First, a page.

NFR would like to welcome Dr. Peter Carter, the new General Secretary of the Royal College of Nursing, who takes up post this week.

Now is a crucial time for nurses, patients and the provision of health care. As such, NFR would encourage Dr. Carter to move away from the inappropriate practice of demanding ever more tax payers’ money for the NHS and ever more legislative favour for his members.

Instead, he and the RCN should capture the moral and intellectual high ground of debate by championing substantive reform. It is time that patients are treated as consumers and for the organised nursing profession to be seen to ditch its counter-productive fetish with bland and uniform state healthcare.

Healthcare in the UK must be opened up to a world of trusted brands and a genuine market; a world in which nurses will find themselves working in an environment with the incentives and resources to deliver popular and truly high quality services.

In reality, this means that Dr. Carter and the RCN should focus on six campaigning themes:


  1. Openly recognise that so long as UK healthcare remains nationalised the ministers running the thing will demand an endless array of information and statistics and all the attendant bureaucracy so that they can propagandise at the dispatch box of the House of Commons
  2. Openly recognise that the real cost of a ‘democratic state health system’ is because it is not run for consumers along genuine business lines it will inevitably be overseen by politicians pursuing the vote motive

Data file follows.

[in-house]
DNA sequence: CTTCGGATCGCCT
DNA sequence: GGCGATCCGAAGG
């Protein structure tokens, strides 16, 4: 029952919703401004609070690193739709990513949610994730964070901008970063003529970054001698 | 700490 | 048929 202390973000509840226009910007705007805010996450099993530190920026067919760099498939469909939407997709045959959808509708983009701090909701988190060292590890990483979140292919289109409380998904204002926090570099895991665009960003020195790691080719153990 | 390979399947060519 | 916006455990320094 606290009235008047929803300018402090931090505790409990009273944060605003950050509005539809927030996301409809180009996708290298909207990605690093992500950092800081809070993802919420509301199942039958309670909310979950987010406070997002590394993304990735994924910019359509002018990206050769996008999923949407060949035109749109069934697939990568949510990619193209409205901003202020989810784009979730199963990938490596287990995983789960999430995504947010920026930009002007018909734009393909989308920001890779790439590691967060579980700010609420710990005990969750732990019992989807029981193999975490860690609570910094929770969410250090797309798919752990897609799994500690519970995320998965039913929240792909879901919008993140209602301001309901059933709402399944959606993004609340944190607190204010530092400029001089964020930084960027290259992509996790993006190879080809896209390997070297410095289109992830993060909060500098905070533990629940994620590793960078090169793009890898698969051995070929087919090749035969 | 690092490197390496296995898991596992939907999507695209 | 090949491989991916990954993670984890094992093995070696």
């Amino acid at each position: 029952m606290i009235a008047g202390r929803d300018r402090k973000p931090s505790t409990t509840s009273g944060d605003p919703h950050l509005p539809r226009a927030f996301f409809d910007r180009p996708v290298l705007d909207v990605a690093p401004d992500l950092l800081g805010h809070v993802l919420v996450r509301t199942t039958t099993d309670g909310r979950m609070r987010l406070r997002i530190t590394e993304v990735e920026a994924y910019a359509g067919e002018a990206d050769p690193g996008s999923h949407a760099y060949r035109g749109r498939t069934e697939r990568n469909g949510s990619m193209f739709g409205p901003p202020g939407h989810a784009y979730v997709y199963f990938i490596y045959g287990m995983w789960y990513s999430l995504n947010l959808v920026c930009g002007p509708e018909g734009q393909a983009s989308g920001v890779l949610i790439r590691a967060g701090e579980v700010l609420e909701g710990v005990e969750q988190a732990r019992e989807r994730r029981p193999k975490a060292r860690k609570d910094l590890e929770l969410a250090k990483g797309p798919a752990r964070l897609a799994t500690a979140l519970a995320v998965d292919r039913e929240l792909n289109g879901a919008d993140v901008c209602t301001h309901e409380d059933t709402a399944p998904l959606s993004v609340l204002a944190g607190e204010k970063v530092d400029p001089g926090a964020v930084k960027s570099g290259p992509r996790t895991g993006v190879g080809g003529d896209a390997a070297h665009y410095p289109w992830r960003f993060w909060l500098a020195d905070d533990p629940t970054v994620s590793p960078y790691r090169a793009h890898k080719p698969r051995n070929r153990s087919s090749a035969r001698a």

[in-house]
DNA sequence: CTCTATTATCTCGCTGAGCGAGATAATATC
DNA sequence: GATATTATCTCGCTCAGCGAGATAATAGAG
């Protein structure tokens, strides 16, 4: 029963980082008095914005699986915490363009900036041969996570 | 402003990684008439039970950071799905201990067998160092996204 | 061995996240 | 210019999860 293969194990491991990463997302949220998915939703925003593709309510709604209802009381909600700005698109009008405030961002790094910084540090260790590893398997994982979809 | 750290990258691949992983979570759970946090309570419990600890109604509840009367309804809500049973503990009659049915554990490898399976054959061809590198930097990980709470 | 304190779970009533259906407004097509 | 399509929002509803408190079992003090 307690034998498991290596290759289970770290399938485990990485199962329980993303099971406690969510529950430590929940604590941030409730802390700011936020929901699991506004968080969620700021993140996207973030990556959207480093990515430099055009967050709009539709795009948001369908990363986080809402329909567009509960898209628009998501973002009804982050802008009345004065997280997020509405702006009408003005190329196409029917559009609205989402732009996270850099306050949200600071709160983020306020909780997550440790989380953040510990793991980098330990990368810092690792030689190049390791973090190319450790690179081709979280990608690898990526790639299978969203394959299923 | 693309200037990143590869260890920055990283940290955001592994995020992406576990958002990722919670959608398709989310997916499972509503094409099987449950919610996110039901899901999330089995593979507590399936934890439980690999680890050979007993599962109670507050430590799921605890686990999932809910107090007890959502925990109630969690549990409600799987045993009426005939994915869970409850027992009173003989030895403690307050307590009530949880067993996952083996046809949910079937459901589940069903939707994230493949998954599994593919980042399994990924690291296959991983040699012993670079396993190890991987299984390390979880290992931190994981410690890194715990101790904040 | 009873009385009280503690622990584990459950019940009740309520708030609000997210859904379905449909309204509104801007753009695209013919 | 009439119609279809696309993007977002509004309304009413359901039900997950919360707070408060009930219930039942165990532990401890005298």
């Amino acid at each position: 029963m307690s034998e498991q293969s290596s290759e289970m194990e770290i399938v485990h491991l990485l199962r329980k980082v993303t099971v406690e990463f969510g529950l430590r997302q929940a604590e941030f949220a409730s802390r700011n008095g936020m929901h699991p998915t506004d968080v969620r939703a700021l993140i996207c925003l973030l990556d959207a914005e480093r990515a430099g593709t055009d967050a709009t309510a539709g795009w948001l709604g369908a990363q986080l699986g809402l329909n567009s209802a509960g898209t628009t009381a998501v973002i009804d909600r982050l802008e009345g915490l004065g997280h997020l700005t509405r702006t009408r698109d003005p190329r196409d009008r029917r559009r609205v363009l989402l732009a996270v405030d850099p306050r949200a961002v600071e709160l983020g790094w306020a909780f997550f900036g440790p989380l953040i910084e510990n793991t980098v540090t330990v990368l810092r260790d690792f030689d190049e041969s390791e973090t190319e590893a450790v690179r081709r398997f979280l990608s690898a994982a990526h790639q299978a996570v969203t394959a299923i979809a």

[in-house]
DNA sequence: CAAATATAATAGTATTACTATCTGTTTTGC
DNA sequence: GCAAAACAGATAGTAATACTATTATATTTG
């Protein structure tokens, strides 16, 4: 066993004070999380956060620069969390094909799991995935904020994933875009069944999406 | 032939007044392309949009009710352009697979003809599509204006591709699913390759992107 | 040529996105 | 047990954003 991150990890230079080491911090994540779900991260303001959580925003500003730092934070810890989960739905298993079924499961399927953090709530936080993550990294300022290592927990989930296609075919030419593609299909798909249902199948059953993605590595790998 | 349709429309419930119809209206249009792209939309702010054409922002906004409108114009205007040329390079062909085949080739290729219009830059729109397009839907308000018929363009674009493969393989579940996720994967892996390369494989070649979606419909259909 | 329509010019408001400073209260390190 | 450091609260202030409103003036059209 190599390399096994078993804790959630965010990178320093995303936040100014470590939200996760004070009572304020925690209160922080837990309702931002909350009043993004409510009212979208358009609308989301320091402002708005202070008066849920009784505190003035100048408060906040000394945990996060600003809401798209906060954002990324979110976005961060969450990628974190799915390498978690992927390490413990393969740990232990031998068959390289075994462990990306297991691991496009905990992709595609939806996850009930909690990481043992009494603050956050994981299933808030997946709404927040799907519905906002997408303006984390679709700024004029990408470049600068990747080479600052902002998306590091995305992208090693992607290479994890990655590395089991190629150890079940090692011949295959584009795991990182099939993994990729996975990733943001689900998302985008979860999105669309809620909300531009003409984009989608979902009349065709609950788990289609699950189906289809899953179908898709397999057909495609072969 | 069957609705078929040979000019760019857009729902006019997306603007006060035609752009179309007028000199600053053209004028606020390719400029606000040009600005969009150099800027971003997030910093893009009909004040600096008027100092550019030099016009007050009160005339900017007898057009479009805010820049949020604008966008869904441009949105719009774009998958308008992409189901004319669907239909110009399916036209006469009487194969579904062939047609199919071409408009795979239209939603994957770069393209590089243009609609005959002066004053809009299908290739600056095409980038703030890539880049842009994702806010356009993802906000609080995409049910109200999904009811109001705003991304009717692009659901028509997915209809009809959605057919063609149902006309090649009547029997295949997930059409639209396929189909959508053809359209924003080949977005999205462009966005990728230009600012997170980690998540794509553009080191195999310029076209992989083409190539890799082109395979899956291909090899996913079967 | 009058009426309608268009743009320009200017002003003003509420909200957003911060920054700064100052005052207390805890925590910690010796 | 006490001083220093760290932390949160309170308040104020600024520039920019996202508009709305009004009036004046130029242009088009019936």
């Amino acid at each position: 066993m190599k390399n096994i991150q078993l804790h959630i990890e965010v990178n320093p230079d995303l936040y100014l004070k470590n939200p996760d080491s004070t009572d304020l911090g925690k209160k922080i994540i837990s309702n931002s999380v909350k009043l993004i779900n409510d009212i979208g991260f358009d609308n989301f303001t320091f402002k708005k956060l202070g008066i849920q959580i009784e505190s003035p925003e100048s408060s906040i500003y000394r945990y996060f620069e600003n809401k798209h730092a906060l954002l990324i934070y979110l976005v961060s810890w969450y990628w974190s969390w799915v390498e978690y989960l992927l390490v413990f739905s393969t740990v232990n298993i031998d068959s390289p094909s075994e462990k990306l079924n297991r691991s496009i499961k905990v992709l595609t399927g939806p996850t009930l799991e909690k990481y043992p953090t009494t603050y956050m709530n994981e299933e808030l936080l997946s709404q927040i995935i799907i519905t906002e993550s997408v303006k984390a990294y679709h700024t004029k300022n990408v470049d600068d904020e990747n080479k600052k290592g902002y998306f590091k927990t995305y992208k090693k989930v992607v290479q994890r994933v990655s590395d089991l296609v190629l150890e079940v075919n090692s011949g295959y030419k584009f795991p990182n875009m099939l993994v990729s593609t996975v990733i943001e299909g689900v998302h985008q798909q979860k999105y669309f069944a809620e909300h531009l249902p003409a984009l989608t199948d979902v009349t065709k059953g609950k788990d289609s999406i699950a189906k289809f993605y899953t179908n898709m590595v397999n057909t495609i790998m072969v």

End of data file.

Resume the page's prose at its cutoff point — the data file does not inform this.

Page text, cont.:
3. Encourage the government re-cast the NHS as simply an important – but not sole – funder of UK healthcare services. Lobby the government to allow people to co-fund their healthcare and thereby grow the pot available. Do not even think about asking the already overburdened tax payers and patients of Britain for any more tax money
  4. Encourage the government to set free – through a range of for and not-for-profit privatisations – all NHS hospitals, particularly the poor performers
  5. Encourage local diversities to blossom. Encourage all UK hospitals to openly compete with each other. Failures should be allowed and in some instances will be taken over by more successful operations. Allow all hospitals to engage a dynamic labour market by abandoning the counter-productive idea of national pay agreements for nurses.
  6. Encourage commercial free speech across healthcare. Campaign for hospitals, doctors, and other healthcare providers to openly advertise their wares and to pro-actively inform consumers of where the best deals are to be found.

If Dr. Carter and his colleagues at the RCN follow these points then they will not only champion the long term cause of nurses but most importantly the rights of patients as consumers.